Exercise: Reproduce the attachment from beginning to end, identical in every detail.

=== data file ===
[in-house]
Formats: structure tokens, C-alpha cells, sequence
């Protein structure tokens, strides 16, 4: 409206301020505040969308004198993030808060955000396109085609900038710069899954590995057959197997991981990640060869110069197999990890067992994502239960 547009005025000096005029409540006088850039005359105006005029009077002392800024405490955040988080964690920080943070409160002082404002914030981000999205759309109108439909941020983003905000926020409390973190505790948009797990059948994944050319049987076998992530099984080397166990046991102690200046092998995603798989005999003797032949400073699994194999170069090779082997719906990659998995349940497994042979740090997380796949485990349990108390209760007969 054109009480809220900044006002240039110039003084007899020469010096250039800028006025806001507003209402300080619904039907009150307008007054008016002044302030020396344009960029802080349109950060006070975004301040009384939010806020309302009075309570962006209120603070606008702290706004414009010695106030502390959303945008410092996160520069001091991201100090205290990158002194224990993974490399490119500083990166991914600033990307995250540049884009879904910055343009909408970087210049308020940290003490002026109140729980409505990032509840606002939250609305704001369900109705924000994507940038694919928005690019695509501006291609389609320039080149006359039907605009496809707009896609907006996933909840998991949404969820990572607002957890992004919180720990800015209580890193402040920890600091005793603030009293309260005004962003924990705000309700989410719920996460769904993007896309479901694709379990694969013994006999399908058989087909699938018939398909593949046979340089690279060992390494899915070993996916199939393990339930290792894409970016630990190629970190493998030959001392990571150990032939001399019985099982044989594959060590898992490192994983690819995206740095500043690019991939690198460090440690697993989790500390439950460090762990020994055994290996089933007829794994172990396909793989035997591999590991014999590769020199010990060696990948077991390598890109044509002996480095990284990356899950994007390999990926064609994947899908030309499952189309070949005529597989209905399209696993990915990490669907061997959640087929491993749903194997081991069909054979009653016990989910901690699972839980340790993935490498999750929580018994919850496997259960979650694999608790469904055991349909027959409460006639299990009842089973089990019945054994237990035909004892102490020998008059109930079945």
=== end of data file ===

[in-house]
Formats: structure tokens, C-alpha cells, sequence
């Protein structure tokens, strides 16, 4: 409206301020505040969308004198993030808060955000396109085609900038710069899954590995057959197997991981990640060869110069197999990890067992994502239960 547009005025000096005029409540006088850039005359105006005029009077002392800024405490955040988080964690920080943070409160002082404002914030981000999205759309109108439909941020983003905000926020409390973190505790948009797990059948994944050319049987076998992530099984080397166990046991102690200046092998995603798989005999003797032949400073699994194999170069090779082997719906990659998995349940497994042979740090997380796949485990349990108390209760007969 054109009480809220900044006002240039110039003084007899020469010096250039800028006025806001507003209402300080619904039907009150307008007054008016002044302030020396344009960029802080349109950060006070975004301040009384939010806020309302009075309570962006209120603070606008702290706004414009010695106030502390959303945008410092996160520069001091991201100090205290990158002194224990993974490399490119500083990166991914600033990307995250540049884009879904910055343009909408970087210049308020940290003490002026109140729980409505990032509840606002939250609305704001369900109705924000994507940038694919928005690019695509501006291609389609320039080149006359039907605009496809707009896609907006996933909840998991949404969820990572607002957890992004919180720990800015209580890193402040920890600091005793603030009293309260005004962003924990705000309700989410719920996460769904993007896309479901694709379990694969013994006999399908058989087909699938018939398909593949046979340089690279060992390494899915070993996916199939393990339930290792894409970016630990190629970190493998030959001392990571150990032939001399019985099982044989594959060590898992490192994983690819995206740095500043690019991939690198460090440690697993989790500390439950460090762990020994055994290996089933007829794994172990396909793989035997591999590991014999590769020199010990060696990948077991390598890109044509002996480095990284990356899950994007390999990926064609994947899908030309499952189309070949005529597989209905399209696993990915990490669907061997959640087929491993749903194997081991069909054979009653016990989910901690699972839980340790993935490498999750929580018994919850496997259960979650694999608790469904055991349909027959409460006639299990009842089973089990019945054994237990035909004892102490020998008059109930079945």